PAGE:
[Update: if this post is of interest to you, you may also find Kevin Townsend's commentary of interest, though the title seems a little misleading to me. While I'm not altogether comfortable with the fact that the message is a little too reminiscent of fake AV, I don't see how you can describe an application that does exactly what it says on the tin as a Trojan. As the late Simon Widlake might have said.]
Long-time readers may recall that I was rather critical last year, here and elsewhere, of the way in which the BBC played footsie with the bad guys, in contravention of OFCOM directives and, arguably, the UK's Computer Misuse Act, by paying a criminal a significant sum in exchange for control of a botnet, with the intention of demonstrating how spam and botnets work. While I wasn't at all against drawing public attention to these matters, I was (like many others) far from convinced that the Click programme's skating on ethically and legally thin ice was justifed.
One of the issues raised at the time was the fact that having finished with their botnet, the Beeb notified the owners of the compromised systems that they needed to secure their systems, by changing their wallpaper to show a warning message. Not a malicious action in intent, but probably a technical breach of the Computer Misuse Act (and other laws in other countries that criminalize unauthorized access and/or unauthorized modification.
The question has been posed by Eddy Willems among others since as to whether the Dutch High Tech Crime Unit was justified in using the Bredolab botnet to send a program to the owners/users of infected machines advising them that:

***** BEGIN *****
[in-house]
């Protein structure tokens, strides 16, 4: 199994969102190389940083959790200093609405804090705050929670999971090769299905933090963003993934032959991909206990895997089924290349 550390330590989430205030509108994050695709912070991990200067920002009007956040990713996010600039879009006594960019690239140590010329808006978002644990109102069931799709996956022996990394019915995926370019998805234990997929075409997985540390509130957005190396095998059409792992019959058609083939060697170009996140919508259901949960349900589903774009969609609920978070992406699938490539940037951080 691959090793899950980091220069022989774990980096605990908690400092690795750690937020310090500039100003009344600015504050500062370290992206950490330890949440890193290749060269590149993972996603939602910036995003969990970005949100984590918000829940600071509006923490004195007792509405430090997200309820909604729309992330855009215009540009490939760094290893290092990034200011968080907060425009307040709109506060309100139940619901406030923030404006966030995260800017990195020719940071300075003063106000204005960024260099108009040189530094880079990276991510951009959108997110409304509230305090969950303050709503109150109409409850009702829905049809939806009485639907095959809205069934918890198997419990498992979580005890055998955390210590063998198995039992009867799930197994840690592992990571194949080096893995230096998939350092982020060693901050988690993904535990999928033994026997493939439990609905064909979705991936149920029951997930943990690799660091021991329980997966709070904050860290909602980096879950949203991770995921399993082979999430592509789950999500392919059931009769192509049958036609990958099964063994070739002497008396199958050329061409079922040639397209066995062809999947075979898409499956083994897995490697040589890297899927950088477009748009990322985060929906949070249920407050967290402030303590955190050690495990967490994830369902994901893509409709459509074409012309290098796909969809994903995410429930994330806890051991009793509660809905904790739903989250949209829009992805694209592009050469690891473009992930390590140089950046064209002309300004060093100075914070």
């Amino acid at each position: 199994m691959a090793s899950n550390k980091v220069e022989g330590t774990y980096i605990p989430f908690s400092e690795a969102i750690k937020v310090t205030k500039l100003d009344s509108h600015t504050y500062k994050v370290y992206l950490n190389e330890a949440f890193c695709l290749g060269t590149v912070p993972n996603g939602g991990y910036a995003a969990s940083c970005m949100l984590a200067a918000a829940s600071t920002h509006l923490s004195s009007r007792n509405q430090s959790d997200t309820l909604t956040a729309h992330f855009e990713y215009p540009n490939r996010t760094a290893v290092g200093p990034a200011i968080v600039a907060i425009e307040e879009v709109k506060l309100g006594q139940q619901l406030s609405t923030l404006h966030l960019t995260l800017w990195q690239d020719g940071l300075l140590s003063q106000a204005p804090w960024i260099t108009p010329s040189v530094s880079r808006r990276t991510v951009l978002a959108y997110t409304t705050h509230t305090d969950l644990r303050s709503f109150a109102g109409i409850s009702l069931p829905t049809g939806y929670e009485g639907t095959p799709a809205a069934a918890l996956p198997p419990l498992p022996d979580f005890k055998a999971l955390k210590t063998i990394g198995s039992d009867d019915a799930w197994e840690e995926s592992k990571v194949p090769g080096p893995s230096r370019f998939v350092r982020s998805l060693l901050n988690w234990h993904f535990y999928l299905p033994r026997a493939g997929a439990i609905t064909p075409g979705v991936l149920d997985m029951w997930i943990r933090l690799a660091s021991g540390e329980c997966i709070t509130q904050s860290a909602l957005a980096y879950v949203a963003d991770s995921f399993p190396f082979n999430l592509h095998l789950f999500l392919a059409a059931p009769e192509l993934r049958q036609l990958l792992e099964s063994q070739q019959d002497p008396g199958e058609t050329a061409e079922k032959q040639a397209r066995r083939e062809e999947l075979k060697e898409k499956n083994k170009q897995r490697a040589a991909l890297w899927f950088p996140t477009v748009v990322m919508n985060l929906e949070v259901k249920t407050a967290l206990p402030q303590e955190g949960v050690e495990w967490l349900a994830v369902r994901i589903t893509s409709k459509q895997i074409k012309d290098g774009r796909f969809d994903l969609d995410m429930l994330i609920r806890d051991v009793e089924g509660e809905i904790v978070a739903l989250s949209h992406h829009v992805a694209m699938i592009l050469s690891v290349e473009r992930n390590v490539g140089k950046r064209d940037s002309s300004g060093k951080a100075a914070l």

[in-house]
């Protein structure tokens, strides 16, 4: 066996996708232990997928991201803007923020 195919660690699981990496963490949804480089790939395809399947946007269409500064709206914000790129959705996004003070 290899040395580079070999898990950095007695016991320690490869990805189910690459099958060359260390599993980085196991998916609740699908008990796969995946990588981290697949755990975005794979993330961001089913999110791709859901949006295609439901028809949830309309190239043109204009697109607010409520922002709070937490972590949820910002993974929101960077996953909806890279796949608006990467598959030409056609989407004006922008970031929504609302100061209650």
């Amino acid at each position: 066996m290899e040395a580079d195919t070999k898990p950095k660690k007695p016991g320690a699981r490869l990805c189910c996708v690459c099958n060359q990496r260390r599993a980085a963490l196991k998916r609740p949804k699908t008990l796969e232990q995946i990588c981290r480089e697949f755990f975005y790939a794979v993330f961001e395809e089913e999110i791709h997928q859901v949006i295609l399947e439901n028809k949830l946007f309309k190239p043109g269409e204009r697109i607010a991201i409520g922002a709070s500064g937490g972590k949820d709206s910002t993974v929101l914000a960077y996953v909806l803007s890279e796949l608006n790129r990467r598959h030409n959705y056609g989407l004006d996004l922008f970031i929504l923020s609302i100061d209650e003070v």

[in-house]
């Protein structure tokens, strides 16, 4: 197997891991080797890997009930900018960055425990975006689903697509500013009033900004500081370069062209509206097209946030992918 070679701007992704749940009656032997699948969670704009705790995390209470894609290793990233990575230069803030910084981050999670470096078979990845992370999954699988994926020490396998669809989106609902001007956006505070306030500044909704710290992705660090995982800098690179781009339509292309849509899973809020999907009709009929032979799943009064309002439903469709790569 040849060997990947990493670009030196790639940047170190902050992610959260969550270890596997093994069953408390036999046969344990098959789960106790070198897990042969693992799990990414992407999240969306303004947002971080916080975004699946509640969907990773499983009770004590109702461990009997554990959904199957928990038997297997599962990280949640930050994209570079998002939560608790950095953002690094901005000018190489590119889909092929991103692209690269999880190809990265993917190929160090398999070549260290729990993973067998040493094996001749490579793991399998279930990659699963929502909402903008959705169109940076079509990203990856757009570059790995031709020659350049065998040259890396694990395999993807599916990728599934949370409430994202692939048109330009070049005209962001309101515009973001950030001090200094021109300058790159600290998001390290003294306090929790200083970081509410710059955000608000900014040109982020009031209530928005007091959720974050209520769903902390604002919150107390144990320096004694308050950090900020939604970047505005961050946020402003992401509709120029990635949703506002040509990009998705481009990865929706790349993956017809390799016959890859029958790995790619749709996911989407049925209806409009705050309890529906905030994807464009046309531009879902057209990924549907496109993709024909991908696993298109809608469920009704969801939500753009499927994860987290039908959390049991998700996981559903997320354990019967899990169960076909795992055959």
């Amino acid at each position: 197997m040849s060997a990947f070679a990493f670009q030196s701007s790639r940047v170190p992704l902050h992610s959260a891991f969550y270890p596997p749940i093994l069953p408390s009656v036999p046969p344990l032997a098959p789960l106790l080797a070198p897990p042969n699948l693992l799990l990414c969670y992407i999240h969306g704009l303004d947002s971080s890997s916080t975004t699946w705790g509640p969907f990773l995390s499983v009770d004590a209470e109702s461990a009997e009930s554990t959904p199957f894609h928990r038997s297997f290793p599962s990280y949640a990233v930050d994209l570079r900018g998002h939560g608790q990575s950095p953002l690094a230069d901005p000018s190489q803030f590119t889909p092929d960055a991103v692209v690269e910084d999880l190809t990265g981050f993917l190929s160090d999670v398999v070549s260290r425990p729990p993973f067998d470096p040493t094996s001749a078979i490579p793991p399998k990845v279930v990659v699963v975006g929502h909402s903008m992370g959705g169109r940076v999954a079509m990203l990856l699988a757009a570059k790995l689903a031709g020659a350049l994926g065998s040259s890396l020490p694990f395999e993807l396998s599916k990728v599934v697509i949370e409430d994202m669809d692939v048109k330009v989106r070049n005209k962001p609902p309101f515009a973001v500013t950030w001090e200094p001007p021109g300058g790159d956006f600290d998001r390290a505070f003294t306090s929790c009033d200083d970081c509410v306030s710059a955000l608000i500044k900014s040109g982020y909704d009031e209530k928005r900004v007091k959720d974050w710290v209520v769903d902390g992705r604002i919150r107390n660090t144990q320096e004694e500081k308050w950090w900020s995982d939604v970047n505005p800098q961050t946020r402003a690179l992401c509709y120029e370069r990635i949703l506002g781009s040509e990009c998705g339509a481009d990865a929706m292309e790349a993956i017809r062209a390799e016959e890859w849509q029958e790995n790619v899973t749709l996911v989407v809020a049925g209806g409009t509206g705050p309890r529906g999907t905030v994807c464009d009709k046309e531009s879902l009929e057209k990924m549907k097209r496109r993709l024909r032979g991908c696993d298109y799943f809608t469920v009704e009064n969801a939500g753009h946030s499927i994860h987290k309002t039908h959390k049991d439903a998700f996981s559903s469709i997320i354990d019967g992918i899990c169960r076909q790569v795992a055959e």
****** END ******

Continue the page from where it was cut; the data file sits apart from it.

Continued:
"Users of computers with viruses from this network will receive a notice at the time of next login with information on the degree of infection."
I can't give an authoritative answer to that. It's likely that there has been a technical breach in countries that have legislation like the CMA, though I can't imagine that many people would want to put the Dutch police in the dock. On this issue, at any rate. :)
Perhaps there was contact between law-enforcement agencies on this that established that there would be no comeback. After all, I'd expect the UK's Crown Prosecution Service to be in close contact with UK police forces on such matters, and the Dutch unit has a lot of experience in these matters (and for that matter, doesn't stand accused of putting money into the pockets of organized crime). Still, such legal complications are easier to handle where there is harmonization between the affected countries: for example, many European countries have Data Protection legislation based on the same EC Directive.
Computer Misuse Act: http://www.opsi.gov.uk/acts/acts1990/ukpga_19900018_en_1
Legal commentary from Pinsent Mason: http://www.out-law.com/page-9863
My comment on the legal commentary: http://www.eset.com/threat-center/blog/?p=713